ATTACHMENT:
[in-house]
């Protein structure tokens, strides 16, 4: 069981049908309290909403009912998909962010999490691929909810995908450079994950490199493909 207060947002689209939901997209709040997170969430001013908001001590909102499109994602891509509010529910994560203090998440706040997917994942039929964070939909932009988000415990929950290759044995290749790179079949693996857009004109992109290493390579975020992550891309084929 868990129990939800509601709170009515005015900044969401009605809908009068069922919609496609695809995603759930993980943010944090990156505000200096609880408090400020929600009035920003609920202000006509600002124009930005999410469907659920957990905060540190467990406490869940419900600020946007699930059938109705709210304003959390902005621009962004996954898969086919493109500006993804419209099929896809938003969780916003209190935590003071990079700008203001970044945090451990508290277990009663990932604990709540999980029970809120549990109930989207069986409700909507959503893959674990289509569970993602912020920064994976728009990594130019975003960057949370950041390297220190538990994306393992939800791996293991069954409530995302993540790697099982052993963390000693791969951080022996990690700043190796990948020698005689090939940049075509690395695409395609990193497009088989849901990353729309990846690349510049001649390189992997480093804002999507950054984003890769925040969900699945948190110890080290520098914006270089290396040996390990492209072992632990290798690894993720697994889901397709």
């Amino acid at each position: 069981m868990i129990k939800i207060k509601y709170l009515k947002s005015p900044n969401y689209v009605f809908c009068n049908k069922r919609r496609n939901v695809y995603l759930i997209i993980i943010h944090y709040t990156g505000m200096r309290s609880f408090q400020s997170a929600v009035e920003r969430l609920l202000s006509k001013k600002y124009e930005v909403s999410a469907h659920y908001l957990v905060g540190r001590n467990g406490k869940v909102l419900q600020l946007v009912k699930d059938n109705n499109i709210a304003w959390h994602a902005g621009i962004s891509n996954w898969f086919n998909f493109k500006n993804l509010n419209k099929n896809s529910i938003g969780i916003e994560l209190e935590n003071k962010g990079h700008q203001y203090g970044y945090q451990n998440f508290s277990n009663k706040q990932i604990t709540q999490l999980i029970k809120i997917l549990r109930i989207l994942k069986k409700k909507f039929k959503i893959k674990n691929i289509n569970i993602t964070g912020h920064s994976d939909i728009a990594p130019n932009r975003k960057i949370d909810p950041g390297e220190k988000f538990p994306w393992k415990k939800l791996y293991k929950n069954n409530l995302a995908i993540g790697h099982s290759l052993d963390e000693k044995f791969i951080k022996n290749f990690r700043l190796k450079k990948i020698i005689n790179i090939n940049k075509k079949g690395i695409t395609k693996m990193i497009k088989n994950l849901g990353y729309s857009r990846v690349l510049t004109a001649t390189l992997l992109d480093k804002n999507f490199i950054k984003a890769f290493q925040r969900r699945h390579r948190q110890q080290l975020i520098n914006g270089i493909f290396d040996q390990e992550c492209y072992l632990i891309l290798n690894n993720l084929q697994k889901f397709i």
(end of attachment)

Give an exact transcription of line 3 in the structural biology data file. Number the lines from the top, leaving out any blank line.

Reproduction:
């Amino acid at each position: 069981m868990i129990k939800i207060k509601y709170l009515k947002s005015p900044n969401y689209v009605f809908c009068n049908k069922r919609r496609n939901v695809y995603l759930i997209i993980i943010h944090y709040t990156g505000m200096r309290s609880f408090q400020s997170a929600v009035e920003r969430l609920l202000s006509k001013k600002y124009e930005v909403s999410a469907h659920y908001l957990v905060g540190r001590n467990g406490k869940v909102l419900q600020l946007v009912k699930d059938n109705n499109i709210a304003w959390h994602a902005g621009i962004s891509n996954w898969f086919n998909f493109k500006n993804l509010n419209k099929n896809s529910i938003g969780i916003e994560l209190e935590n003071k962010g990079h700008q203001y203090g970044y945090q451990n998440f508290s277990n009663k706040q990932i604990t709540q999490l999980i029970k809120i997917l549990r109930i989207l994942k069986k409700k909507f039929k959503i893959k674990n691929i289509n569970i993602t964070g912020h920064s994976d939909i728009a990594p130019n932009r975003k960057i949370d909810p950041g390297e220190k988000f538990p994306w393992k415990k939800l791996y293991k929950n069954n409530l995302a995908i993540g790697h099982s290759l052993d963390e000693k044995f791969i951080k022996n290749f990690r700043l190796k450079k990948i020698i005689n790179i090939n940049k075509k079949g690395i695409t395609k693996m990193i497009k088989n994950l849901g990353y729309s857009r990846v690349l510049t004109a001649t390189l992997l992109d480093k804002n999507f490199i950054k984003a890769f290493q925040r969900r699945h390579r948190q110890q080290l975020i520098n914006g270089i493909f290396d040996q390990e992550c492209y072992l632990i891309l290798n690894n993720l084929q697994k889901f397709i």